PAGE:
Digital Distribution: Downloads Take Over

Digital Distribution: Downloads Take Over

Digital distribution’s popularity is building at an impressive rate, but we still don’t associate it with mainstream game distribution. When we think of digital downloads, we think of game patches from the Big Guys, or an indie project from the Little Guys. The meatiest game fare is still found on the shelves of GameStop. But EA recently made a statement that could herald irrevocable changes for game retail.

In an interview published by Gamasutra on March 9, EA Games president Frank Gibeau said that the company’s future may lie in PC game downloads.

“The user base is gigantic,” Gibeau told Gamasutra. “PC retail may be a big problem, but PC downloads are awesome. The margins are much better and we don’t have any rules in terms of first party approvals. From our perspective, it’s an extremely healthy platform. It’s totally conceivable it will become our biggest platform.”

Gibeau cites Asia’s success with free-to-play massive multiplayer online games as a likely outcome for North America’s gaming future. “If you look at the way people play in Asia, PC is the model. I think that free to play model is coming to the West in a big way.”

If EA gradually slides away from the “fire-and-forget packaged goods model” (as Gibeau calls it), will more industry giants be compelled to distribute 50% or more of their offerings through digital services?

That’s a big jump that few publishers want to make right now. It’s doubly true for a company like Nintendo, which spent a chunk of its GDC keynote trying to convince people that retail releases are where the quality is at. However, there are still going to be a lot of eyes turned towards EA for the next couple of years. The company is publishing Facebook games via its Playfish division, and its Star Wars: The Old Republic MMORPG is coming later this year: If any publisher needs to believe in the PC Force, it’s EA.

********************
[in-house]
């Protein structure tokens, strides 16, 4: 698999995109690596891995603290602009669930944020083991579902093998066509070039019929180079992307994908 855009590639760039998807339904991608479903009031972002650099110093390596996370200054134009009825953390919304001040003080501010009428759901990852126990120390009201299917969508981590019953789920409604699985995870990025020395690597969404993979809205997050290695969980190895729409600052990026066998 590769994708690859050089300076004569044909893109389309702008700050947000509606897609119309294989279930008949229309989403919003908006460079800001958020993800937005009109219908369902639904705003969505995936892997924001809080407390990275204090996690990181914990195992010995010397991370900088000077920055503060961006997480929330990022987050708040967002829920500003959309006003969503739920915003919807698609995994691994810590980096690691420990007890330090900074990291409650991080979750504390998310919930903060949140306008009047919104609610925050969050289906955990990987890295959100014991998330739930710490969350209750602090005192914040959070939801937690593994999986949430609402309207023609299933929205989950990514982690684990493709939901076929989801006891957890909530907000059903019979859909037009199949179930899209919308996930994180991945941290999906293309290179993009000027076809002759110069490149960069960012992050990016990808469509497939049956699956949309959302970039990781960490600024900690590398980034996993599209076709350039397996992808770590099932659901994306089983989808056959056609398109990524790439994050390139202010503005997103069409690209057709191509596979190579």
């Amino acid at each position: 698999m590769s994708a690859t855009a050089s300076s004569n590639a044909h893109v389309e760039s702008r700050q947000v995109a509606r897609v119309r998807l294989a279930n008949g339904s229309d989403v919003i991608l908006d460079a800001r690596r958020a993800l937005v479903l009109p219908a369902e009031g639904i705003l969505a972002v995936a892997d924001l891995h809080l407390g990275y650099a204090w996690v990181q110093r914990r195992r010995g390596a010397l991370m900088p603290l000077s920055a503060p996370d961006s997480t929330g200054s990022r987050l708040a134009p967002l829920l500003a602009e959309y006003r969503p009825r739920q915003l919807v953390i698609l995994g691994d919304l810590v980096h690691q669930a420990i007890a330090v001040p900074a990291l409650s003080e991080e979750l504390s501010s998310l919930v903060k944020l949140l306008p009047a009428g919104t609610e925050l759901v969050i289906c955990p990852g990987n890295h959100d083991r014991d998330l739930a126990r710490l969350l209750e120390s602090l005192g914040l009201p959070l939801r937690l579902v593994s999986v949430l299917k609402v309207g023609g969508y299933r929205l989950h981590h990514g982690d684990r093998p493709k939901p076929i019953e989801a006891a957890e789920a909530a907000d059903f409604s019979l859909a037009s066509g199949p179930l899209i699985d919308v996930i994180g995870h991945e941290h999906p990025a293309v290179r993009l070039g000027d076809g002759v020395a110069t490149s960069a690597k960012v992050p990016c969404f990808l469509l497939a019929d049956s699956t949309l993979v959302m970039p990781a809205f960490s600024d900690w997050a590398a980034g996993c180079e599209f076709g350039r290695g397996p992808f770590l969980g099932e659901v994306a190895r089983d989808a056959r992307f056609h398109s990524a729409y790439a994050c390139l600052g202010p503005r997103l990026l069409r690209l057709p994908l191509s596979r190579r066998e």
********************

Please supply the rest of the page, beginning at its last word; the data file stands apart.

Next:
Even if everything turns out aces for EA’s online investments through 2011 and 2012, it probably still won’t signal a mass publisher exodus from brick and mortar stores. It’s not an easy feat to make major changes to a big game company overnight. A big company has a lot of employees to pay, and hoping that people will spend a dollar on a special cow won’t cover overhead, unless you’re Zynga. Even EA knows its taking a risk–and it’s doing so partly out of necessity. Under-performing games like the 2010 remake of Medal of Honor caused the company’s stock to take a hit.

But EA wants investors to keep the faith, and considers its increased attention to the online market as proof of an impending turnaround. “We will get the stock price back,” Gibeau told Gamasutra. “Our earnings are up. We’re on our way back. … If we hadn’t made the changes we did, if we had just kept iterating game after game, we would be irrelevant and in far worse shape than we are now.”

Nintendo, Sony, Microsoft, Ubisoft, and other major developers and publishers are relatively stable for now; there’s not much point in a secure company whipping out the hacksaw and hammer if nothing’s broke.

That’s not to say stable publishers should feel complacent and treat the downloadable market like an afterthought. There’s no enormous rush to convert every release to a digital format, but it’s foolish to ignore its potential. If EA’s leap to expand its online content is successful, maybe the good news will prod a few slowpokes into beefing up their digital distribution.

About Nadia Oxford
Nadia is a freelance writer living in Toronto. She played her first game at four, decided games were awesome, and has maintained her position since. She writes for, Slide to Play, GamePro and other publications, and is’s Guide to the Nintendo DS.

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